Robert Downey Jr. is bringing Tony Stark back to the screen on May 3 in "Iron Man 3"
He'll be wearing a new upgrade of his weaponized wardrobe
"Iron Man 3" brings in Shane Black, who made his directorial debut with "Kiss Kiss"
When Robert Downey Jr. brings Tony Stark back to the screen on May 3 in “Iron Man 3,” he’ll be wearing a new upgrade of his weaponized wardrobe, this one with a brassy, reduced-red color scheme that could be viewed as color commentary.
These are, after all, golden days to be Downey, the movie star who is ranked No. 1 in the latest Forbes listing of Hollywood box-office heroes. The 47-year-old actor was once the film industry’s most talented and frustrating question mark, but now he’s Hollywood’s human exclamation point, and as the rakish Stark, the world’s favorite canned ham.
EW caught with the two-time Oscar nominee by phone not long ago for a lengthy conversation about the new film, his career, and Marvel Universe after the success of “The Avengers.”
We’ll run installments from the interview all week. In this first part, he talks about new additions to the franchise (led by writer-director Shane Black, the “Lethal Weapon” screenwriter whose hiring was championed by Downey) as well as familiar faces (such as Don Cheadle, who returns as Stark’s military pal Rhodey, who will be using some warfare wardrobe of his own).
Entertainment Weekly: “Iron Man 3” brings in Shane Black, who made his directorial debut with you and “Kiss Kiss Bang Bang” in 2005. You’ve worn the suit in battle scenes in three films now – two directed by Jon Favreau, one by Joss Whedon — and I’m curious if Shane’s arrival changes any of the fundamental approach to action scenes?
Robert Downey Jr.: We’ve just been talking about one sequence – the top-secret name is the Boot/Glove Sequence, I can tell you that, just between you and me – it’s where Tony only has one gauntlet and one boot and he has to escape multiple captors. It’s really fun, dude. We’re taking everything from his first gauntlet test in the first movie up through the most extreme stuff we thought up for “Iron Man 2” and “The Avengers” and pulling on all of it and making this one big, extended challenge of physics.
I loved how the action in “Kiss Kiss” was such pulpy metaphor. Like when your character is there dangling above a freeway, holding the hand of a corpse that’s jutting out of a casket. So he’s in danger of being consumed by the big city, but if he doesn’t let go of a murder victim, he can figure out a way to get back on his feet? That’s pretty much the film’s plot, isn’t it?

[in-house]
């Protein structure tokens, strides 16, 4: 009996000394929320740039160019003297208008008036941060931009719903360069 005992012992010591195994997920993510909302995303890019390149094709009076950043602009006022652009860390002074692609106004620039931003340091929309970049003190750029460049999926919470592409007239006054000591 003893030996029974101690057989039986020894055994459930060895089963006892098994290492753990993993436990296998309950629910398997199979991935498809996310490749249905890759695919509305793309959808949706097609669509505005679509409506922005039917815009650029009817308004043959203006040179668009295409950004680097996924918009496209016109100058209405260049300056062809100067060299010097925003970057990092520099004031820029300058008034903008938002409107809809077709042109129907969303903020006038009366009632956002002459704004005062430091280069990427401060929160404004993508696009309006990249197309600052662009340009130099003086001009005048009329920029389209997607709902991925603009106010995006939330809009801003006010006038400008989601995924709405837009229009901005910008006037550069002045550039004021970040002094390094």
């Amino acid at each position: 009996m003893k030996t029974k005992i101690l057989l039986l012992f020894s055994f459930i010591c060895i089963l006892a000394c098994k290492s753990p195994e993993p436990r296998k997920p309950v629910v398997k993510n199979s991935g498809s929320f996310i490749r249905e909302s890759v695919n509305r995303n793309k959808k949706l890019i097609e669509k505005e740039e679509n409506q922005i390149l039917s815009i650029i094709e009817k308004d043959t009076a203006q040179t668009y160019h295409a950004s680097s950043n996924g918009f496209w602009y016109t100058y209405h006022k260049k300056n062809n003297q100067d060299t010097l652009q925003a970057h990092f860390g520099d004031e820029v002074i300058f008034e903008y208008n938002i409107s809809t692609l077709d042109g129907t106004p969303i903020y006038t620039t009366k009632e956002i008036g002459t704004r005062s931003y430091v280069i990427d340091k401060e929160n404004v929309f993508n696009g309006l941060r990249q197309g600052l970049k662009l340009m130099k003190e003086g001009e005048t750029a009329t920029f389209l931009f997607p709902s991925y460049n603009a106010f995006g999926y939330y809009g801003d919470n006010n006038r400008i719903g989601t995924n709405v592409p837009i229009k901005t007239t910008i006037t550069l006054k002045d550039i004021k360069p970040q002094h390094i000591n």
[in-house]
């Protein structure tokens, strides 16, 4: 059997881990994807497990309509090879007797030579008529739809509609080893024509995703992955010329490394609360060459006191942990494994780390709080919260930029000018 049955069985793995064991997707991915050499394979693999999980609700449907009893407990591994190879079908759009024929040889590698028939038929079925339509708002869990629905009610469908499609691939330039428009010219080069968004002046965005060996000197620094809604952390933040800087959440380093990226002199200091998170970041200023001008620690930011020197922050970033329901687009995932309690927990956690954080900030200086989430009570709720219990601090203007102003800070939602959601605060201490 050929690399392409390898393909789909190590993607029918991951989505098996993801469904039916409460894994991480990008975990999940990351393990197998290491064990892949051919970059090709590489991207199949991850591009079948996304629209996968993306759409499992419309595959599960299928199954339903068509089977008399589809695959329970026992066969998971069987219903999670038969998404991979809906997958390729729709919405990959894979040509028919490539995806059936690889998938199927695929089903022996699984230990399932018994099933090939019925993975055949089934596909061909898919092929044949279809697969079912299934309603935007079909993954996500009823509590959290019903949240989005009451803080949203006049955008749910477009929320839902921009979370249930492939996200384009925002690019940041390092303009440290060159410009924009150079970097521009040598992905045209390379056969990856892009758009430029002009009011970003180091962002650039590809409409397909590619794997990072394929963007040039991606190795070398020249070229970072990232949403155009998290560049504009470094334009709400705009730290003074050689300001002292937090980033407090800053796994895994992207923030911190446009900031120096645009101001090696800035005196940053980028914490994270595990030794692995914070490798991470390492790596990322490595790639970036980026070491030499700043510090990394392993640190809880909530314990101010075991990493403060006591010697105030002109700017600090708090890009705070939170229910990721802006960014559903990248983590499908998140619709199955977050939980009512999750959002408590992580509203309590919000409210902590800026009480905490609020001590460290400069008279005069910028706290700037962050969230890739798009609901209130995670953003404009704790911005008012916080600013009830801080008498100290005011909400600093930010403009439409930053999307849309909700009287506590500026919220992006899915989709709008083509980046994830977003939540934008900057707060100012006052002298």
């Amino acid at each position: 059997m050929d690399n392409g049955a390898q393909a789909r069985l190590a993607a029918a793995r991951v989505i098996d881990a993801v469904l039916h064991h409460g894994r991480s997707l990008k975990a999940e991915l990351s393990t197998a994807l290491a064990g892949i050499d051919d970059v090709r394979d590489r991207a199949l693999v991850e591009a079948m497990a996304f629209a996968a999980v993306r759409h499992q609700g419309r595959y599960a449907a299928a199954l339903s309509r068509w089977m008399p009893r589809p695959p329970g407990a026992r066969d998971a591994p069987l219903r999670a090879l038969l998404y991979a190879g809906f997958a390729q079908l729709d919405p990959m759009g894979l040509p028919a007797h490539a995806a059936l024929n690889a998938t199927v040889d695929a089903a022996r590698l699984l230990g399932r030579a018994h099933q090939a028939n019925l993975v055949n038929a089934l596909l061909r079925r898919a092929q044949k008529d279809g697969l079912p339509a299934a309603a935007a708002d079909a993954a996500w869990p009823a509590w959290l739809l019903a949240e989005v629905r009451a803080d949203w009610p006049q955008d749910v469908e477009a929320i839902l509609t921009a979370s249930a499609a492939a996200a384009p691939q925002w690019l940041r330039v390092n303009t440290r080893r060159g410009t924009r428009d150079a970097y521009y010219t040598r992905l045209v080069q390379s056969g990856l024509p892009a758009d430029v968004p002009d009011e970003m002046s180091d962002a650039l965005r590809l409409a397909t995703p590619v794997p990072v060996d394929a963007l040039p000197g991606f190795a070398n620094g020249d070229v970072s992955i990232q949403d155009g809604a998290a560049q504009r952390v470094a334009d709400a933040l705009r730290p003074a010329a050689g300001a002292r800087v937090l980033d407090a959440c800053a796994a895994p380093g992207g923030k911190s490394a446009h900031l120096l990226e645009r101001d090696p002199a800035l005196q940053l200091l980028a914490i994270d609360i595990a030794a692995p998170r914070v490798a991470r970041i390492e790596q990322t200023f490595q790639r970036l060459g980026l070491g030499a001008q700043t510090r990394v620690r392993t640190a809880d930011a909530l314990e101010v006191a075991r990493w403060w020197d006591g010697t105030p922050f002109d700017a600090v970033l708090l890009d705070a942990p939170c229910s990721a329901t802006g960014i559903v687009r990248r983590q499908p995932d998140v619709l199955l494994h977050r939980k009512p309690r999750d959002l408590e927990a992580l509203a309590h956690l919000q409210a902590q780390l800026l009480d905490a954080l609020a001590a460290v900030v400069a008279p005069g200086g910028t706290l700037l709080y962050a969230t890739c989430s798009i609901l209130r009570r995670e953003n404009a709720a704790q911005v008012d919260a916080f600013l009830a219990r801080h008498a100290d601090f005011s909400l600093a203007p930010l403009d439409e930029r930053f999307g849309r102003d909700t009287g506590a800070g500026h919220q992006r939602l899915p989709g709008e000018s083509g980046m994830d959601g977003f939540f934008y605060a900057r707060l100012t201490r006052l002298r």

He’s definitely keeping that idea – that way of storytelling – alive. It’s a hallmark of the Shane Black [scripts] since the beginning of his career, and it’s been really fun to bring that to Tony Stark’s world.
You mentioned earlier that the cast and crew of Iron Man had film-appreciation gatherings – a movie club, basically?
It was a group of us going to the Cineplex and blocking out a theater on the weekends and taking in John Toll [the two-time Oscar winner and Iron Man 3 cinematographer] and taking in sometimes a ton of people and sometimes less. We do something that involves movies and our love of movies…. One was [a movie that Toll shot] the Wachowskis’ film Cloud Atlas. We were impressed with how cohesive the direction was, and obviously everything that John shot was amazing. We saw Flight, which was great, and before that it was Argo, which was also kind of cool. It’s nice knowing that you can to theater every weekend and see something good. And it’s great to see what people are doing and to get excited about it.
With Iron Man 3 there are some new faces coming in to the franchise: Guy Pearce, James Badge Dale, Rebecca Hall, and of course, Ben Kingsley as the villain, the Mandarin. And then there’s the returning ensemble with Gwyneth Paltrow, Don Cheadle, and Jon Favreau. Circle one of those names and tell us something they brought to the project.
Since I was just talking about Flight and Don is on my mind, I’ll start with him. Rhodey is much more in the dead center of things. He’s much more dynamic. We’ve made this decision that while Tony is a technical guy, he’s not really a trained guy. There’s a lot of fun to be had with Don because he’s really good with hardware and he’s a martial artist, so it’s been really fun exploiting this possibility of Tony having moments like the one in Avengers, like the one with Cap where he decides, “Oh screw it, he probably knows what he’s doing.” So there’s a lot of that and a lot more fun and a lot more depth to Rhodey this time around.